No NFL franchise has a worse quarterbacking history than that of the Chicago Bears. Sure there’s Hall of Famer Sid Luckman that we can look back on fondly, but with his last game being played in 1950, that’s nearly three quarters of a century that the team has been looking for their next legitimate franchise signal caller. There have been a few nice moments since Sid last laced ‘em up for the Bears, but Johnny Lujack, Billy Wade, Jim McMahon, and Mitchell Trubisky were never able to consistently perform in Chicago to give Bears’ fans hope for some long term stability at the most important position in all of sports.
Jay Cutler holds Chicago’s all-time franchise passing yards mark at 23,443 — only the Texans and Buccaneers have an all-time leader with fewer yards — and no team has a smaller single season passing yard mark than the 3,838 that the Bears’ Erik Kramer set in 1995. Chicago is the only franchise with a quarterback that has never thrown for 4,000 yards in a single season.
The Bears are in desperate need of an honest to goodness franchise quarterback and that’s what they believe they got when they traded up in the 2021 NFL Draft to select Justin Fields.
The Bold Trade
Chicago general manager Ryan Pace had been on the job for six years, with just one winning season to show for it, when he went into 2021’s offseason. He and head coach Matt Nagy were both retained after much deliberation from the McCaskey family and the board of directors, and the mandate handed down was to fix the quarterback position.
The Bears moved on from the last QB they traded up for, Trubisky, and they were seemingly involved all trade talks for every veteran quarterback that was on the market. There was smoke around Carson Wentz, Derek Carr, and Russell Wilson, to name a few, but none of those deals materialized. The next best option was in free agency, so Andy Dalton was signed. But he was always going to be a place holder while the Bears continued to work the phones for a higher profile veteran or for a trade possibility in the draft.
Several things went perfect for the Bears to be in position to move up to eleventh overall from twenty, including a few QB needy teams deciding to pass on the position. Fields was the fourth overall quarterback picked, and some day there may be a heck of a documentary made about the QB class of 2021 and why Fields fell.
If the Bears did indeed secure their franchise quarterback, then the price of their 20th and 164th overall (fifth round) selections in 2021, and a first and fourth rounder in 2022, will be more than worth it.
The Bold Plan
The Bears spent the entire offseason spinning the tale that they intended to follow the K.C. Chiefs plan that Nagy was a part of when they sat rookie Patrick Mahones for the first 15 games of the 2017 season. Mahomes was able to learn and grow while practicing and watching veteran Alex Smith lead the Chiefs to a fifth consecutive winning season and a fourth playoff appearance.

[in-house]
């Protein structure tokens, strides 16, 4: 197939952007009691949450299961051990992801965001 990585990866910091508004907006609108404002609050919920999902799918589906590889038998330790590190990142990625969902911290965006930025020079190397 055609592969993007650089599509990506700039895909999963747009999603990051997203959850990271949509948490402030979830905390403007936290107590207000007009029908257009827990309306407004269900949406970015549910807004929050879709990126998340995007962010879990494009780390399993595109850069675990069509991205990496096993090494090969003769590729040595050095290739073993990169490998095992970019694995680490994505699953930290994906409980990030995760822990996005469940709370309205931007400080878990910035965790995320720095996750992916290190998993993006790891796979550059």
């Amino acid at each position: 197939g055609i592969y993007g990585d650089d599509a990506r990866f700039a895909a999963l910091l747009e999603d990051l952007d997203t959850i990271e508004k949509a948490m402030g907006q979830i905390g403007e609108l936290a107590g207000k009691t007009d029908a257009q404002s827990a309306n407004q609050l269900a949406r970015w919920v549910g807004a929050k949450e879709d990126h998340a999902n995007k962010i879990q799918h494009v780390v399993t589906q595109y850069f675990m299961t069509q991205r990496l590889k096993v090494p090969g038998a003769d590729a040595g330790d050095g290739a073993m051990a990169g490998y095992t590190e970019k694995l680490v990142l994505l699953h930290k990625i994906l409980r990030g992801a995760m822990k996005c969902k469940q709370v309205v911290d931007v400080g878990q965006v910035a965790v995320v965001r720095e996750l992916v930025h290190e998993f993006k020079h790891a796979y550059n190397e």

But what they preached was not what they were practicing.
Fields saw action in the week one game in L.A. against the Rams, and Nagy said they planned to play him even more but the game script didn’t cooperate as they ended up losing by 20.
Fields saw some early action in week two’s contest as well, but then when Dalton injured his knee on a scramble the Fields era was underway.
The Bears may not have planned to turn to the rookie so soon in the 2021 season, but they certainly had a different timetable in mind than that K.C. plan we heard so much about.
The Bold Decision
Once Dalton was healed from his knee injury it was assumed that he’d get his QB1 job back. After all, that’s what Nagy and the other Chicago coaches all said during their weekly press conferences. Fields was serviceable in closing out the Bengals week 2 game, but he was awful week 3 in Cleveland. Week 4 against the Lions he finally started to flash the big arm and willingness to go deep, but he still had plenty of rookie mistakes which made it seem like going back to Dalton was in the cards.
But then on October 6, just three days removed from the Lions game, head coach Matt Nagy settled into a press conference and said, “This is Justin’s time.”
Dalton was completely back from his injury, but the team had seen enough from Fields to hand the reins over to him on a permanent basis.
They clearly expected more ups and downs from him, but they were also ready to live with the in game development. All rookie quarterbacks struggle, but Fields had shown plenty of growth in the classroom, on the practice field, and during his two and a half games to give the coaches confidence in their decision.
In the weeks since he was promoted to QB1 he has tangibly grown as a player. His decision making, his willingness to push the ball downfield, and his comfort in his own athleticism is starting to make him a threat opposing defenses need to be wary of.
There’s still a long way to go before we know whether or not Justin Fields is going to be a long term difference maker for Chicago’s offense, but for the first time in a long time there’s a real buzz around the franchise as most analysts sense that Fields is the real deal.